Can argue it either way but I really won't bother with someone like who throws the R word around where it has no place.  Because it has too many real places to dilute it.

    •  Check out the Internet (0+ / 0-)

      There's cranks saying it, other people pondering it, and the really sucky optics that the black-haired Asian-looking girl, who skated well,  gets dumped from the team for a THIRD All-American Golden Girl, who crashed and burned when it counted most.

      Like I said, maybe Clairol should be a banned substance and skaters should have to compete in their natural hair color. (Ashley Wagner is a natural brunette, and if she hadn't overdosed on Clairol, she wouldn't be under so much suspicion.)

      If it's
      Not your body,
      Then it's
      Not your choice
      And it's
      None of your damn business!

      by TheOtherMaven on Wed Jan 15, 2014 at 07:10:00 PM PST

      [ Parent ]

    •  Seen it happen in other sports (0+ / 0-)

      Anna Kournikova a great example. There was a golfer whose name escapes me back in the late 70s/early 80s who was blonde and pretty and hyped and never won a tournament. There is an underlying issue in all of women's sports that relates to maintaining traditional femininity while doing something still not usually regarded as feminine. And that is certainly true even in a "feminine" sport like skating where so much rides on costume and hair and presentation. Don't even bring up what I saw back in the day hosting the AOL tennis boards when the Williams sisters were at the top of their game.   All women's sports are hungry for slender blue-eyed blondes.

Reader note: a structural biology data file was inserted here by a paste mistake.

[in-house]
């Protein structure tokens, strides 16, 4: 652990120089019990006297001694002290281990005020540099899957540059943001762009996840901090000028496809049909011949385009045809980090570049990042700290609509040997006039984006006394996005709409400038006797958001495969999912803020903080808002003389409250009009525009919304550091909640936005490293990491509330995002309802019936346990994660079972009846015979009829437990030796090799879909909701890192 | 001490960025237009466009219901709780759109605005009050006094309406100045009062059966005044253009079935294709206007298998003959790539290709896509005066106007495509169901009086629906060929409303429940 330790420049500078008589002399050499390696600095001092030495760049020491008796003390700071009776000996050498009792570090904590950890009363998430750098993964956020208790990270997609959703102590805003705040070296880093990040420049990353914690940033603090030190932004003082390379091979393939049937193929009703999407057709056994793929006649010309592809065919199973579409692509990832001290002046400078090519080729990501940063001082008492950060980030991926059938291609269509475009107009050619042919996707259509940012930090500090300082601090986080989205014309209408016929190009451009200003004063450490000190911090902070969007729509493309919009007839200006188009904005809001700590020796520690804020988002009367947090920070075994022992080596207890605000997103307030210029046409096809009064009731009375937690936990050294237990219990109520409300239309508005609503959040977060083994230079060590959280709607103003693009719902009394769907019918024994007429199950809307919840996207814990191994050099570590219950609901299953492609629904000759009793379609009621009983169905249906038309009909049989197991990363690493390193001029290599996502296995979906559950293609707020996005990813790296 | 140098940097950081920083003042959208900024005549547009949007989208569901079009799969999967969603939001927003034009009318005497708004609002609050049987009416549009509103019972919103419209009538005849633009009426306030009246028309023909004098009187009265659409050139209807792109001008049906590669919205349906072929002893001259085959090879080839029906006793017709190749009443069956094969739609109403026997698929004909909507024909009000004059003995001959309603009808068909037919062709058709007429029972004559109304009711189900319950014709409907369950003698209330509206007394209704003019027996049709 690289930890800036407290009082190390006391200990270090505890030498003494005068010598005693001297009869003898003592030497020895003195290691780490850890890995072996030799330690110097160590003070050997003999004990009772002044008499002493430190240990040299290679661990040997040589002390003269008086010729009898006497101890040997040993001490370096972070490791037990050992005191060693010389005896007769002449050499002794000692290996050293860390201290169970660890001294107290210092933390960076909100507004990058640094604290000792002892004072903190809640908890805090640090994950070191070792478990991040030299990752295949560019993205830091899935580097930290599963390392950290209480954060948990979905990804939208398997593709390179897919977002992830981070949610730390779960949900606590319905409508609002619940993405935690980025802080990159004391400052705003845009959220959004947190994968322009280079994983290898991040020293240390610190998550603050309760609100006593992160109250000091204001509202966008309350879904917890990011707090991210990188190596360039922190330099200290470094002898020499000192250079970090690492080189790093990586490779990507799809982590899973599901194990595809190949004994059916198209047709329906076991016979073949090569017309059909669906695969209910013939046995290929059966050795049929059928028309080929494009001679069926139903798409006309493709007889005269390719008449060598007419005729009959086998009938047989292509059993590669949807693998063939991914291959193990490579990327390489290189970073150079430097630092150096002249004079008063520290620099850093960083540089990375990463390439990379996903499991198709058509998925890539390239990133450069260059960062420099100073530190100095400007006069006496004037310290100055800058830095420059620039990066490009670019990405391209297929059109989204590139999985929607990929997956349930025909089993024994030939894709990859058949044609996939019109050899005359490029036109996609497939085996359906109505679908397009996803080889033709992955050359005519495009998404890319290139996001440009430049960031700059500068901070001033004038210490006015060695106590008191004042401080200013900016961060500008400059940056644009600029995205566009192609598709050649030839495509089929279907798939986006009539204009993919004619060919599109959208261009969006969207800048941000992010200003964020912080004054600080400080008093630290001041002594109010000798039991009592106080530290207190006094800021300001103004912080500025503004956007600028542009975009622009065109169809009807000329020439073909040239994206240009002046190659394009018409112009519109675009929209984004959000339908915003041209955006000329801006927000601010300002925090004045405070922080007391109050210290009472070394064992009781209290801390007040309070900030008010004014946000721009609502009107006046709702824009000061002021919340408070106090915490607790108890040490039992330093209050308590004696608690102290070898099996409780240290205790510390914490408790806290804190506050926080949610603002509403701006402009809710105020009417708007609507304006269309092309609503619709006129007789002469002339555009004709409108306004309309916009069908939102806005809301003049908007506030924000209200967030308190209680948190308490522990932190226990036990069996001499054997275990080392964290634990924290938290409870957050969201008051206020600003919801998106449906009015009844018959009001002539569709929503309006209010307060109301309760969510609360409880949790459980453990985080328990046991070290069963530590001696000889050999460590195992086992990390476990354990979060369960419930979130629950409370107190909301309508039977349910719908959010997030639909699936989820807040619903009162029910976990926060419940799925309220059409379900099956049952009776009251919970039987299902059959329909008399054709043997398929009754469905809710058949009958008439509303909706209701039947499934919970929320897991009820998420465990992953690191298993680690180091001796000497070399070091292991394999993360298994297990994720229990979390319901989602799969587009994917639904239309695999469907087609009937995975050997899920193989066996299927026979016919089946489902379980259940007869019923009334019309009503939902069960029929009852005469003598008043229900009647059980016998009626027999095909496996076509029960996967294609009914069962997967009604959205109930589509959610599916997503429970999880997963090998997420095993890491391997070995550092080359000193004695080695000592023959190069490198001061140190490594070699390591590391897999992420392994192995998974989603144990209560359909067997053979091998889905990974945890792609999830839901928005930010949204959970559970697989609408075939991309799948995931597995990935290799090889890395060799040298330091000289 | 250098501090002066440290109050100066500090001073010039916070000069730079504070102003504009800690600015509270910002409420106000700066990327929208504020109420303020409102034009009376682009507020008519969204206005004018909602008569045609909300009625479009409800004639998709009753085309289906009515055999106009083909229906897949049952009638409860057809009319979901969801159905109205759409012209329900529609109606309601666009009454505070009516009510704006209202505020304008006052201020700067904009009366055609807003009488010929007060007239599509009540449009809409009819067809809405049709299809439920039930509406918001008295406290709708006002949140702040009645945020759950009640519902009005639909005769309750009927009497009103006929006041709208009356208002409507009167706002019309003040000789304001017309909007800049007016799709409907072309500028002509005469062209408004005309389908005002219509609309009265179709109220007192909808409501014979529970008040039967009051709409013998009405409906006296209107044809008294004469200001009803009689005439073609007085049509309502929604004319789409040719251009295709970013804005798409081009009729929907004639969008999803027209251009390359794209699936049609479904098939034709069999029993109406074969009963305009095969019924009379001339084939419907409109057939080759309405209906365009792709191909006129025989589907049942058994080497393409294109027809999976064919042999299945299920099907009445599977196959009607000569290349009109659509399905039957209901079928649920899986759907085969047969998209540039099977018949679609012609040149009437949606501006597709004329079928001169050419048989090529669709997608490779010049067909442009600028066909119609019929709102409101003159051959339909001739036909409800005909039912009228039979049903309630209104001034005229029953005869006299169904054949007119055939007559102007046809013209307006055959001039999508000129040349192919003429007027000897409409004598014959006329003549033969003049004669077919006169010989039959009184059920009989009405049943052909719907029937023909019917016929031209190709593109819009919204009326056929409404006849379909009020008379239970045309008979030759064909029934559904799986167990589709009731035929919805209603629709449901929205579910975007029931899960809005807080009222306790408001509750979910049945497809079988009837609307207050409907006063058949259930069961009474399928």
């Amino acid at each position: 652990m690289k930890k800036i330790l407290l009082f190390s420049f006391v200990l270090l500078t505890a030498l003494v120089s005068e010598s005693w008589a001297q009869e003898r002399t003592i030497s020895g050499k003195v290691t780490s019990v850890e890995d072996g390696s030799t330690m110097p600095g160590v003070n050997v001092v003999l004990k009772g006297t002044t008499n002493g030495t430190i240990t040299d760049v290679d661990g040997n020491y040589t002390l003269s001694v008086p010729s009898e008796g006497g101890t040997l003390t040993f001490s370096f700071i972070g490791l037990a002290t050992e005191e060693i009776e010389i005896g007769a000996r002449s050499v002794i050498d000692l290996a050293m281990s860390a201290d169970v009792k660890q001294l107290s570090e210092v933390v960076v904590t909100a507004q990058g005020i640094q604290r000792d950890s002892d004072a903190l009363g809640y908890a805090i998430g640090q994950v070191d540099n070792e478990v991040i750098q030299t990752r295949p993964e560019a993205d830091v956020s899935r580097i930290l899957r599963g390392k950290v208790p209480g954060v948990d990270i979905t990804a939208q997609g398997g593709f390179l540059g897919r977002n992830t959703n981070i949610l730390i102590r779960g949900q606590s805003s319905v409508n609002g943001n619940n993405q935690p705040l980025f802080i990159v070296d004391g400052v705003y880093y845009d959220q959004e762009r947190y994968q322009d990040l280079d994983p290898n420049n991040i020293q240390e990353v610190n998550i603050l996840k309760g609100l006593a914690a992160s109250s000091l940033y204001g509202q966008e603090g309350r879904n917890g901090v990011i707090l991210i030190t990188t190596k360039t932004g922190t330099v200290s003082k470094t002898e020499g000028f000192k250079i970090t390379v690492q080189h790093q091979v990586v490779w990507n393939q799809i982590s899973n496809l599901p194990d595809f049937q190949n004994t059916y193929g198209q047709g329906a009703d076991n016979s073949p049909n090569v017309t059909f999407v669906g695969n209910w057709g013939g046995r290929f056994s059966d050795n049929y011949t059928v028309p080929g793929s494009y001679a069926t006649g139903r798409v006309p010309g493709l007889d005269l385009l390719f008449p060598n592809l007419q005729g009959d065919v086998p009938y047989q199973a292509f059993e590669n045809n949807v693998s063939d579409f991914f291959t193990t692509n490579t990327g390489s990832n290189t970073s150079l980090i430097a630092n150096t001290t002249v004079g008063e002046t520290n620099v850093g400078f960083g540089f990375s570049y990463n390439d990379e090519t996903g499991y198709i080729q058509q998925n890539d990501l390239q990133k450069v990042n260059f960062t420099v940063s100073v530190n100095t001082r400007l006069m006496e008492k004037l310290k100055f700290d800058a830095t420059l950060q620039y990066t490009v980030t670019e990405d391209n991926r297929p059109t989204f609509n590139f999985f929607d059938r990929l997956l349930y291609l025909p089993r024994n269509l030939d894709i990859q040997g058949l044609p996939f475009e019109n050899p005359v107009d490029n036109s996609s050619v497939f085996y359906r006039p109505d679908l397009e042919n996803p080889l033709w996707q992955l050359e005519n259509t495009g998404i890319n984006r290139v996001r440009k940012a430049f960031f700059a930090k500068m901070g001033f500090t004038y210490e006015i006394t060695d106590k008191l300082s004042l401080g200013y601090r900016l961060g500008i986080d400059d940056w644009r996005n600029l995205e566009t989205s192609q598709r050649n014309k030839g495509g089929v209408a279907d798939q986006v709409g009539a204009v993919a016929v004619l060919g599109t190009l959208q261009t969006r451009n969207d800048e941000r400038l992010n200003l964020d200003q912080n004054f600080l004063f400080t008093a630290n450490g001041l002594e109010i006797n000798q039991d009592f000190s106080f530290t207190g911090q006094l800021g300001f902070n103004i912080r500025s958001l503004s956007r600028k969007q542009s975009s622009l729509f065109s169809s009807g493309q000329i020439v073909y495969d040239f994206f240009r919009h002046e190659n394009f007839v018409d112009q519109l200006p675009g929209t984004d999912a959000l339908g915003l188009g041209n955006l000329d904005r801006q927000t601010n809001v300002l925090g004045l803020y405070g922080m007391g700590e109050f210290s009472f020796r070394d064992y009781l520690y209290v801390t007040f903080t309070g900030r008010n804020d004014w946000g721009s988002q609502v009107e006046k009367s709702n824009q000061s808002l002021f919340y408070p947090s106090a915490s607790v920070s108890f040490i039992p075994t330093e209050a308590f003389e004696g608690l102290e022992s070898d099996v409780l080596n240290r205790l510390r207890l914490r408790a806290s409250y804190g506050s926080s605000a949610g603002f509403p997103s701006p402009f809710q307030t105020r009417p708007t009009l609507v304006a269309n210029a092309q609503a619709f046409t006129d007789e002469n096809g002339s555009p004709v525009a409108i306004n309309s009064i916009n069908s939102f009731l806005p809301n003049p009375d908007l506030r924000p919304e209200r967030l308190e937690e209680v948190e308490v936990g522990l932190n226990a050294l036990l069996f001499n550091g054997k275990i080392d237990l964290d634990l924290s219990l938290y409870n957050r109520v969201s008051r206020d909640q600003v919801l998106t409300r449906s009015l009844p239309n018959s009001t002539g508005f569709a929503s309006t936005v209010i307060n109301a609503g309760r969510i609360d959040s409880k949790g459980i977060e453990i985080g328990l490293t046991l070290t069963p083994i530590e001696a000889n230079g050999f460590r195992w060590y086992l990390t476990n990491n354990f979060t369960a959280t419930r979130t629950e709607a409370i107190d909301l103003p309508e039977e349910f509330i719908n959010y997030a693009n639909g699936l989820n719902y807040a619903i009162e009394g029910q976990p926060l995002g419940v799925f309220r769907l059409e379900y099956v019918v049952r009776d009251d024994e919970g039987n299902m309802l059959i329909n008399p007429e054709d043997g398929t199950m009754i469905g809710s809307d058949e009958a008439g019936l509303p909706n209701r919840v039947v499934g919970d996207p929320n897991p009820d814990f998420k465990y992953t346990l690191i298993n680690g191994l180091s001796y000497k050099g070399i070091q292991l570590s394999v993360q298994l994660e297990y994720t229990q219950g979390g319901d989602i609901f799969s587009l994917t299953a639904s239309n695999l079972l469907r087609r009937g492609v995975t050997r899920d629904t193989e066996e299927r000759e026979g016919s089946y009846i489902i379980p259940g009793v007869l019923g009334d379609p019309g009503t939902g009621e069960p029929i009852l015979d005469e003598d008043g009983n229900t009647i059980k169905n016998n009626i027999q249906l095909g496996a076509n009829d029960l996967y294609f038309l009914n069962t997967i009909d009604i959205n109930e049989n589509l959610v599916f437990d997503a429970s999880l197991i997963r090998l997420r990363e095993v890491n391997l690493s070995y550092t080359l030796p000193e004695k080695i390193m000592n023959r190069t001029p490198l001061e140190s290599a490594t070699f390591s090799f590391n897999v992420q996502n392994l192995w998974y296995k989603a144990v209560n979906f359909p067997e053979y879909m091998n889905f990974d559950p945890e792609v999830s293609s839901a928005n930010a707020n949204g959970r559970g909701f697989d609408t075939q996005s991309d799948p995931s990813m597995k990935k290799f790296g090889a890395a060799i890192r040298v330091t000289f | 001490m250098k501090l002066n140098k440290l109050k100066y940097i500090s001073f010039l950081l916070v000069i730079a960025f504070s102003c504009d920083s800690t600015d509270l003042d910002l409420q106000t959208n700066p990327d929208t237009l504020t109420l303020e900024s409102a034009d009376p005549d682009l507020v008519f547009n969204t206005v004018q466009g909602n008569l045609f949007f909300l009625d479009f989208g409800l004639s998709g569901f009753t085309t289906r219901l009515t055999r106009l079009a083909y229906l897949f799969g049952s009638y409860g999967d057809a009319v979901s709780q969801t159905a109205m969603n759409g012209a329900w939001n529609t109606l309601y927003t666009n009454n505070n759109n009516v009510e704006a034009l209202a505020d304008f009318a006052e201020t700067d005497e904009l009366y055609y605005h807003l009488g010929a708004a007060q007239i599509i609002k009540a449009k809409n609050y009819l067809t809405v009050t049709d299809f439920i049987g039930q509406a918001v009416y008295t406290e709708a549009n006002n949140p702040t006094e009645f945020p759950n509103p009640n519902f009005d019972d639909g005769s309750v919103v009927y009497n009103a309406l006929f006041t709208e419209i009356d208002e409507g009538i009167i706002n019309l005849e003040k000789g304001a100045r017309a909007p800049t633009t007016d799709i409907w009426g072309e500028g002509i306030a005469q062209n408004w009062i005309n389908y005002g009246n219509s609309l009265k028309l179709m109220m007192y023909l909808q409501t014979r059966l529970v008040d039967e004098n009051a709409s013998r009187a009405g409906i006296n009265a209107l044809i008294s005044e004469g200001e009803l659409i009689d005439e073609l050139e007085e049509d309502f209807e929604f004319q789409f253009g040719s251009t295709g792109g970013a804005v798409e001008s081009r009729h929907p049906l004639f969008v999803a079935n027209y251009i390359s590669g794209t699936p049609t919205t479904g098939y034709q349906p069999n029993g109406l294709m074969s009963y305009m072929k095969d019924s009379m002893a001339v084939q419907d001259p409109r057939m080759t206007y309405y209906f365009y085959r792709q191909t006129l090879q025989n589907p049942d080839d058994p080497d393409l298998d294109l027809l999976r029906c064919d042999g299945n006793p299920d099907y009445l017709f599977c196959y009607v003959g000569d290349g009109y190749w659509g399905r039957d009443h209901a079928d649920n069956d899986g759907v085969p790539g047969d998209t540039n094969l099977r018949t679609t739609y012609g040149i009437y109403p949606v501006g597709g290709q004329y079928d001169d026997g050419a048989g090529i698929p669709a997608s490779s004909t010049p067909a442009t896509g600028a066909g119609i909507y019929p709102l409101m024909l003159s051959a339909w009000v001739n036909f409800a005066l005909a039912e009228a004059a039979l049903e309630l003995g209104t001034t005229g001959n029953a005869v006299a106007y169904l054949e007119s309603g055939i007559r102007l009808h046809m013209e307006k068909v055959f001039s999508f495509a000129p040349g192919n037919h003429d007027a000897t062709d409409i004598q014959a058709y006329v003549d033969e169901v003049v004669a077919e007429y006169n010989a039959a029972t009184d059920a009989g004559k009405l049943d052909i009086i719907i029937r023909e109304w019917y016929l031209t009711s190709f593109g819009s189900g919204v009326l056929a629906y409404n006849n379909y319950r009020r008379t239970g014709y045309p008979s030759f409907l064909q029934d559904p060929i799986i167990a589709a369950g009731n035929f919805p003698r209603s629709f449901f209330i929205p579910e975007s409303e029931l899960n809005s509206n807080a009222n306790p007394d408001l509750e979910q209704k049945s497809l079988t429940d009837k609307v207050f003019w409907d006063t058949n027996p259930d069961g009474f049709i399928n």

Ed FitzGerald for governor Of Ohio. Women's lives depend on it. http://www.edfitzgeraldforohio.com/

      by anastasia p on Wed Jan 15, 2014 at 10:51:57 PM PST

      [ Parent ]

  •  I'm not going to be watching the Olympics, in (1+ / 0-)
    Recommended by:
    TheOtherMaven

    any case.
    I haven't really been that interested since that "agony of defeat guy..."

    You can't make this stuff up.

    by David54 on Wed Jan 15, 2014 at 07:39:46 PM PST

  •  Oh yeah. It's a sport. (4+ / 0-)
    Recommended by:
    Susan G in MN, Hey338Too, jayden, bwren

    The other day, I posted:

    This 19 year old won a spot at Sochi on Sunday.

    Announcers pointed out that Jason Brown wasn't much of a jumper, like some of this competition, but the skater's slow, methodical movements proved to be only his warmup.

    Before he had even finished, the entire audience was on its feet going wild.

    I really do understand the sport. I am also kinda carried away by it:

    Men's figure skating, OTOH… signifies the emergence of the gods.
    IMO, of course.
  •  From the links posted in the first paragraph: (3+ / 0-)
    Recommended by:
    Susan G in MN, Hey338Too, jayden
    Wagner:

    World standing = 3
    (As of 10 January 2014)[1]

    Nagasu

    World standing = 23
    (As of 10 January 2014)[1]

    Looks pretty technical to me.
    •  But there's a caveat: (1+ / 0-)
      Recommended by:
      Pluto